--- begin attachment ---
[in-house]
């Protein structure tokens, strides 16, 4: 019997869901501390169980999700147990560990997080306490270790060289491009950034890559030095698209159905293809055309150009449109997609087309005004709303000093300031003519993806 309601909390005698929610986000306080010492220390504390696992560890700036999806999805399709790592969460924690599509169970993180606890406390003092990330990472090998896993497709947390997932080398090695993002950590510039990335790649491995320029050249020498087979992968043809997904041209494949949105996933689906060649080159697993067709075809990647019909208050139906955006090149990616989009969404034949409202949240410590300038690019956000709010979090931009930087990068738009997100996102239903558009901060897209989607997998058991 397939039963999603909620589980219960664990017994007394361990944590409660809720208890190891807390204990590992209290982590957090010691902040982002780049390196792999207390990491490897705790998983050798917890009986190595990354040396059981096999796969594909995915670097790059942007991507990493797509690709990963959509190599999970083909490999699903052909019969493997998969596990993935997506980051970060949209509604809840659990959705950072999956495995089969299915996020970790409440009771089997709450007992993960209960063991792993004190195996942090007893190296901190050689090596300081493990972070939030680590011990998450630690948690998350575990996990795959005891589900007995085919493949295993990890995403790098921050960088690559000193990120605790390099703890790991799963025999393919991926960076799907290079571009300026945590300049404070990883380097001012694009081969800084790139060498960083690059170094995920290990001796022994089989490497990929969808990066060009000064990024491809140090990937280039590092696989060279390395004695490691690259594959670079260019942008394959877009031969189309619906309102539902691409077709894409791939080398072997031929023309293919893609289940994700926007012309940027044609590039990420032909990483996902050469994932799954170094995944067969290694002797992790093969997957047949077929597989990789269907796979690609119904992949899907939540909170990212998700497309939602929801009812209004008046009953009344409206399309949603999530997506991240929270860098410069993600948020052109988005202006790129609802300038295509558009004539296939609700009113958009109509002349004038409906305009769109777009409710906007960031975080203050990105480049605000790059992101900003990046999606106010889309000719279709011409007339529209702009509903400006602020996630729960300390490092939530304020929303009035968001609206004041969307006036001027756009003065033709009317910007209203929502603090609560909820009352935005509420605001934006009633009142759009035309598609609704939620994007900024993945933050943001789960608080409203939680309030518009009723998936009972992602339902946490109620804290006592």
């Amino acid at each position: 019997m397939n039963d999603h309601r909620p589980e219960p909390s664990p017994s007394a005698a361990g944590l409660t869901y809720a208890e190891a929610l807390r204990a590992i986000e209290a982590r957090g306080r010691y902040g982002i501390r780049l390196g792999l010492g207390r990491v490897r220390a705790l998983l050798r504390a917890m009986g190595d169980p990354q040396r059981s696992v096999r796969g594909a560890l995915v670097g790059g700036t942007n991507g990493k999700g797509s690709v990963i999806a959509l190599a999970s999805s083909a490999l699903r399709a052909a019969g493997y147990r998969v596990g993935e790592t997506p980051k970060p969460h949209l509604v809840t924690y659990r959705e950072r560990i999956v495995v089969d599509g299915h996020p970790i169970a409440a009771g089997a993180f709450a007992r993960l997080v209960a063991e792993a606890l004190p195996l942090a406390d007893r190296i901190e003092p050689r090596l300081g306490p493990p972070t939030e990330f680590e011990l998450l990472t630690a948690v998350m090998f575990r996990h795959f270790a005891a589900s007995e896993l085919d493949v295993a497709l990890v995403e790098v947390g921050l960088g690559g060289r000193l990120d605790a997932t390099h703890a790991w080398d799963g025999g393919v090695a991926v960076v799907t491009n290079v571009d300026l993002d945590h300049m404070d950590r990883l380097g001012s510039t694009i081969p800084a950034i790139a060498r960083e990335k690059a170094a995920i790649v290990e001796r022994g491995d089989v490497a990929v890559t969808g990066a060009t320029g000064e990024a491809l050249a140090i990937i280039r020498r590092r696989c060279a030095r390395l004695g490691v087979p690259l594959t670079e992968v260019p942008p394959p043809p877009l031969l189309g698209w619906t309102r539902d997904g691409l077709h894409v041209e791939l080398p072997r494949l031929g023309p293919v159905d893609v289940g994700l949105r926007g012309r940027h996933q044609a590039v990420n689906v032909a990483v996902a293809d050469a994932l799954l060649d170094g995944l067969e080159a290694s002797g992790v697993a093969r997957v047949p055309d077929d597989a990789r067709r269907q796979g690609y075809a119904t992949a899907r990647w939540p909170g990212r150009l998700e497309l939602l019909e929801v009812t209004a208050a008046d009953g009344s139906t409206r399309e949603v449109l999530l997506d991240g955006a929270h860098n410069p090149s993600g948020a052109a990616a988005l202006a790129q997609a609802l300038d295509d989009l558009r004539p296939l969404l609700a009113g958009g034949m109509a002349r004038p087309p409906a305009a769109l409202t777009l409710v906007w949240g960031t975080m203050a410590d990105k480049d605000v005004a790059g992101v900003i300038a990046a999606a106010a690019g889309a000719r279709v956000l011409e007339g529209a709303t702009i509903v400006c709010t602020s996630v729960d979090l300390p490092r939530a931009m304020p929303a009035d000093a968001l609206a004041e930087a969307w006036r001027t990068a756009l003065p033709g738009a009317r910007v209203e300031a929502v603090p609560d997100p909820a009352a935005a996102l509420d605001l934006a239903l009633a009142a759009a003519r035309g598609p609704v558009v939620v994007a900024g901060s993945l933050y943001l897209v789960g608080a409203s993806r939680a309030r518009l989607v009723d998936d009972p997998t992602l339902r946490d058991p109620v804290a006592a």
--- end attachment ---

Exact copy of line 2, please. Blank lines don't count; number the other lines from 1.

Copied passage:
């Protein structure tokens, strides 16, 4: 019997869901501390169980999700147990560990997080306490270790060289491009950034890559030095698209159905293809055309150009449109997609087309005004709303000093300031003519993806 309601909390005698929610986000306080010492220390504390696992560890700036999806999805399709790592969460924690599509169970993180606890406390003092990330990472090998896993497709947390997932080398090695993002950590510039990335790649491995320029050249020498087979992968043809997904041209494949949105996933689906060649080159697993067709075809990647019909208050139906955006090149990616989009969404034949409202949240410590300038690019956000709010979090931009930087990068738009997100996102239903558009901060897209989607997998058991 397939039963999603909620589980219960664990017994007394361990944590409660809720208890190891807390204990590992209290982590957090010691902040982002780049390196792999207390990491490897705790998983050798917890009986190595990354040396059981096999796969594909995915670097790059942007991507990493797509690709990963959509190599999970083909490999699903052909019969493997998969596990993935997506980051970060949209509604809840659990959705950072999956495995089969299915996020970790409440009771089997709450007992993960209960063991792993004190195996942090007893190296901190050689090596300081493990972070939030680590011990998450630690948690998350575990996990795959005891589900007995085919493949295993990890995403790098921050960088690559000193990120605790390099703890790991799963025999393919991926960076799907290079571009300026945590300049404070990883380097001012694009081969800084790139060498960083690059170094995920290990001796022994089989490497990929969808990066060009000064990024491809140090990937280039590092696989060279390395004695490691690259594959670079260019942008394959877009031969189309619906309102539902691409077709894409791939080398072997031929023309293919893609289940994700926007012309940027044609590039990420032909990483996902050469994932799954170094995944067969290694002797992790093969997957047949077929597989990789269907796979690609119904992949899907939540909170990212998700497309939602929801009812209004008046009953009344409206399309949603999530997506991240929270860098410069993600948020052109988005202006790129609802300038295509558009004539296939609700009113958009109509002349004038409906305009769109777009409710906007960031975080203050990105480049605000790059992101900003990046999606106010889309000719279709011409007339529209702009509903400006602020996630729960300390490092939530304020929303009035968001609206004041969307006036001027756009003065033709009317910007209203929502603090609560909820009352935005509420605001934006009633009142759009035309598609609704939620994007900024993945933050943001789960608080409203939680309030518009009723998936009972992602339902946490109620804290006592």